On the morning of May 29, 2012, Maria Rodriguez entered a third-floor apartment and jumped out the window. She survived, but was seriously injured.
But, she claims, perhaps it all could have been prevented. Because before she went into the apartment building, Rodriguez had been sitting in an ambulance. Police officers and emergency medical technicians had placed her there after her violent outburst shattered a car’s windows. And, according to a complaint filed last week in New York Supreme Court in the Bronx, Rodriguez thinks the emergency responders should be held accountable for her injuries from the jump.
She has filed suit against the city, the ambulance service, and the police officers for not properly supervising and restraining her. She argues that she was clearly mentally ill and should have been immobilized for her own protection.
The trouble began around 8 a.m., in the Highbridge neighborhood of the Bronx, a couple blocks south of the Cross-Bronx Expressway. Rodriguez, according to the complaint, “was acting irrationally and disturbed and appeared to be mentally ill and had engaged in criminal mischief by breaking the windows of a 2001 Ford motor vehicle.”
Police officers Richard Young and Patrick Fallon responded to the call and arrived on the scene. Soon after, an ambulance–operated by Transcare New York, a medical transportation company that contracts with the city–also arrived. It’s unclear whether the officers called for an ambulance because Rodriguez suffered injuries from damaging the car or because they recognized that she might be mentally ill.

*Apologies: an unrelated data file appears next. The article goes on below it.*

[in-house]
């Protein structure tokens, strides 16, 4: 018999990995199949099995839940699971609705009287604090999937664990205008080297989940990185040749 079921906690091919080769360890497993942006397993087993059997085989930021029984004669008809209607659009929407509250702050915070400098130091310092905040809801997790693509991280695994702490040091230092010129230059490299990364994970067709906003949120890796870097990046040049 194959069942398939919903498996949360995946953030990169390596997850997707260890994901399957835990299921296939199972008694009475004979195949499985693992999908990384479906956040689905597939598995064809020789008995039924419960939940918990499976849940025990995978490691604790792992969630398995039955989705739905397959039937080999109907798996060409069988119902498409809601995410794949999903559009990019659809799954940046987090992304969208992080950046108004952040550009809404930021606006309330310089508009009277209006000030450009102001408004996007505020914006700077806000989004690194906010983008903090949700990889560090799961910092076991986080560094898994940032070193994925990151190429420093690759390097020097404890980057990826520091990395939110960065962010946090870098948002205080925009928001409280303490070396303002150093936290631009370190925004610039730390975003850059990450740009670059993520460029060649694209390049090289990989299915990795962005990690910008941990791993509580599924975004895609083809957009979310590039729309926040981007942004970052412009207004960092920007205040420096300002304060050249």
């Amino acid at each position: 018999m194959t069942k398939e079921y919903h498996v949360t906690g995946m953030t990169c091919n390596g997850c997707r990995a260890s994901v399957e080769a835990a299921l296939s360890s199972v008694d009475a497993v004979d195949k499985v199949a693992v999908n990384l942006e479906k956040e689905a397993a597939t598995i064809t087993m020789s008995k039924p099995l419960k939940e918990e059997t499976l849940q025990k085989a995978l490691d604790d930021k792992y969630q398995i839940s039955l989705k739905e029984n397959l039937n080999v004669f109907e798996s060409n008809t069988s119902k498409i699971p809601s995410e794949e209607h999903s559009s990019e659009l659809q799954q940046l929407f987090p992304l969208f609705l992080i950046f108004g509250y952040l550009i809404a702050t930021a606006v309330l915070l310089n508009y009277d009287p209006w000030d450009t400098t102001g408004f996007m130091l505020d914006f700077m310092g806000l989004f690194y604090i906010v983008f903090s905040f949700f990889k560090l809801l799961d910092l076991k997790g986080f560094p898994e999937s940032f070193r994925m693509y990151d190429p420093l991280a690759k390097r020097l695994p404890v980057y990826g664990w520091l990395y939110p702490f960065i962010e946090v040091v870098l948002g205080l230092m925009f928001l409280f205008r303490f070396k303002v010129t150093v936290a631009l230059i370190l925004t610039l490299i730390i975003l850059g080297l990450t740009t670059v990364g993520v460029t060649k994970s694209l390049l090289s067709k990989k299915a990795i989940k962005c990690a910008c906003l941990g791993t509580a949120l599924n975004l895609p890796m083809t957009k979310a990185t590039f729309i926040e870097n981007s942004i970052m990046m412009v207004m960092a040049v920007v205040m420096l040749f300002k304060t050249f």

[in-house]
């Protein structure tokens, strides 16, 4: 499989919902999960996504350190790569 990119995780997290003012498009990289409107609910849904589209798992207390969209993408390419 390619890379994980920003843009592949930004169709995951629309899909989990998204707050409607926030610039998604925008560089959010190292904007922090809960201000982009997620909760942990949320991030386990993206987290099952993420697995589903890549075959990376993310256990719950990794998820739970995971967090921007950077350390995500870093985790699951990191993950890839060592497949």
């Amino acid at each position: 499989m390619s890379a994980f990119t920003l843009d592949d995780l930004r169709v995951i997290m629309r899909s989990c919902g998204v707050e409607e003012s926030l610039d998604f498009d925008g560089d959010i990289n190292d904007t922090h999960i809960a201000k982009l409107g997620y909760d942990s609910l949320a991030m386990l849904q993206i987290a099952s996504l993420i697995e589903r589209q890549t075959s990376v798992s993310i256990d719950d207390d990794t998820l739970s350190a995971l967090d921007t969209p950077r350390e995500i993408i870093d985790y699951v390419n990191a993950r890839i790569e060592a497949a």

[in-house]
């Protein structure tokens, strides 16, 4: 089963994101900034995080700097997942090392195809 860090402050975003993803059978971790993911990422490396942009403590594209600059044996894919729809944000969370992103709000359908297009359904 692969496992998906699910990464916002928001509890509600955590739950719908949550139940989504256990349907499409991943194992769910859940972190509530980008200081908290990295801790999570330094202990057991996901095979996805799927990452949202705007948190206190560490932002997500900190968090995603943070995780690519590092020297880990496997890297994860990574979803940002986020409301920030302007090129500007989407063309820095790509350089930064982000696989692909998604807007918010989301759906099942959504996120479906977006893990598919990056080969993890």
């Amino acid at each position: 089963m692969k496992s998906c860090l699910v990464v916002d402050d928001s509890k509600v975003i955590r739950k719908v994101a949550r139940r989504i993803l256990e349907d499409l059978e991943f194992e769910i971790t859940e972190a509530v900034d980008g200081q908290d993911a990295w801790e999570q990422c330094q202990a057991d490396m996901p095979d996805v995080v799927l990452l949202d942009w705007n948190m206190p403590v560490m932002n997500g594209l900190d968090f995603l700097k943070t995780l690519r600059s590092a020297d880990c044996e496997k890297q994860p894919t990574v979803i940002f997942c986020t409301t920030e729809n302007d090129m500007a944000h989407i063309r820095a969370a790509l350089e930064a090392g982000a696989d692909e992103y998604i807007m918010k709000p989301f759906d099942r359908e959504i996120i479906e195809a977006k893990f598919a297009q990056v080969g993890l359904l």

The two EMTs and the two officers then took her into the ambulance. At this point, the lawsuit claims, “Rodriguez was negligently and recklessly left alone and unsupervised” and that she “was recklessly permitted to leave the Transcare ambulance by aforesaid emergency medical service technicians and police officers.”
So she walked out of the ambulance, marched to the third floor of a nearby apartment building, and jumped out a window.
The responders erred in “not restraining or immobilizing [Rodriguez] to ensure that she was not capable of hurting herself” and were negligent in “allowing her to leave the ambulance without fully assessing her mental state,” the complaint states. It cites a line in Article 9 of the New York Mental Hygiene laws, which notes the “Powers of Certain Peace Officers and Police Officers to take into custody any persons who appears to be mentally ill and is conducting himself or herself in a manner which is likely to result in serious harm to the person or others.”
The complaint does not list Rodriguez’s specific injuries, only that “she was required to obtain hospital and medical care” and that “she continues to receive treatment for her injuries.”
This article from the Village Voice Archive was posted on July 16, 2013